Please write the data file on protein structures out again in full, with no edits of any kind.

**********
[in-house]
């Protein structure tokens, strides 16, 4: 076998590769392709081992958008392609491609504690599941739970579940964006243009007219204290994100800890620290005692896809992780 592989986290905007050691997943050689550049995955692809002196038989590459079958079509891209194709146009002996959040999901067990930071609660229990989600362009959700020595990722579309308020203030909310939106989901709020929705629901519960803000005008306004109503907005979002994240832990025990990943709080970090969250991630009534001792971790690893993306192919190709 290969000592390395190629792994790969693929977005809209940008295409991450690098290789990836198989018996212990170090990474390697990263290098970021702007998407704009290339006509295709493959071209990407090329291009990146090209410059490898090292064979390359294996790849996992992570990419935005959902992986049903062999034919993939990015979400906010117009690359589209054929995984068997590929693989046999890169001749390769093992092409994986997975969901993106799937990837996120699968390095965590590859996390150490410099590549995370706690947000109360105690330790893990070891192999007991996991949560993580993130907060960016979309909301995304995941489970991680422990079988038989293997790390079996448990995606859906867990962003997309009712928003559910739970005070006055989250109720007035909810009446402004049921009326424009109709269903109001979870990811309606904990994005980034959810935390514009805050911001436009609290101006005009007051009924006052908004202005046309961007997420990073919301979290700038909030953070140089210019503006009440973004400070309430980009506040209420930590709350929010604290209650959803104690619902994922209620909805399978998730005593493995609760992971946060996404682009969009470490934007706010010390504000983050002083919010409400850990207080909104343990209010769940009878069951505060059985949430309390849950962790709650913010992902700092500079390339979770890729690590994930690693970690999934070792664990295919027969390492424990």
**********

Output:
[in-house]
């Protein structure tokens, strides 16, 4: 076998590769392709081992958008392609491609504690599941739970579940964006243009007219204290994100800890620290005692896809992780 592989986290905007050691997943050689550049995955692809002196038989590459079958079509891209194709146009002996959040999901067990930071609660229990989600362009959700020595990722579309308020203030909310939106989901709020929705629901519960803000005008306004109503907005979002994240832990025990990943709080970090969250991630009534001792971790690893993306192919190709 290969000592390395190629792994790969693929977005809209940008295409991450690098290789990836198989018996212990170090990474390697990263290098970021702007998407704009290339006509295709493959071209990407090329291009990146090209410059490898090292064979390359294996790849996992992570990419935005959902992986049903062999034919993939990015979400906010117009690359589209054929995984068997590929693989046999890169001749390769093992092409994986997975969901993106799937990837996120699968390095965590590859996390150490410099590549995370706690947000109360105690330790893990070891192999007991996991949560993580993130907060960016979309909301995304995941489970991680422990079988038989293997790390079996448990995606859906867990962003997309009712928003559910739970005070006055989250109720007035909810009446402004049921009326424009109709269903109001979870990811309606904990994005980034959810935390514009805050911001436009609290101006005009007051009924006052908004202005046309961007997420990073919301979290700038909030953070140089210019503006009440973004400070309430980009506040209420930590709350929010604290209650959803104690619902994922209620909805399978998730005593493995609760992971946060996404682009969009470490934007706010010390504000983050002083919010409400850990207080909104343990209010769940009878069951505060059985949430309390849950962790709650913010992902700092500079390339979770890729690590994930690693970690999934070792664990295919027969390492424990």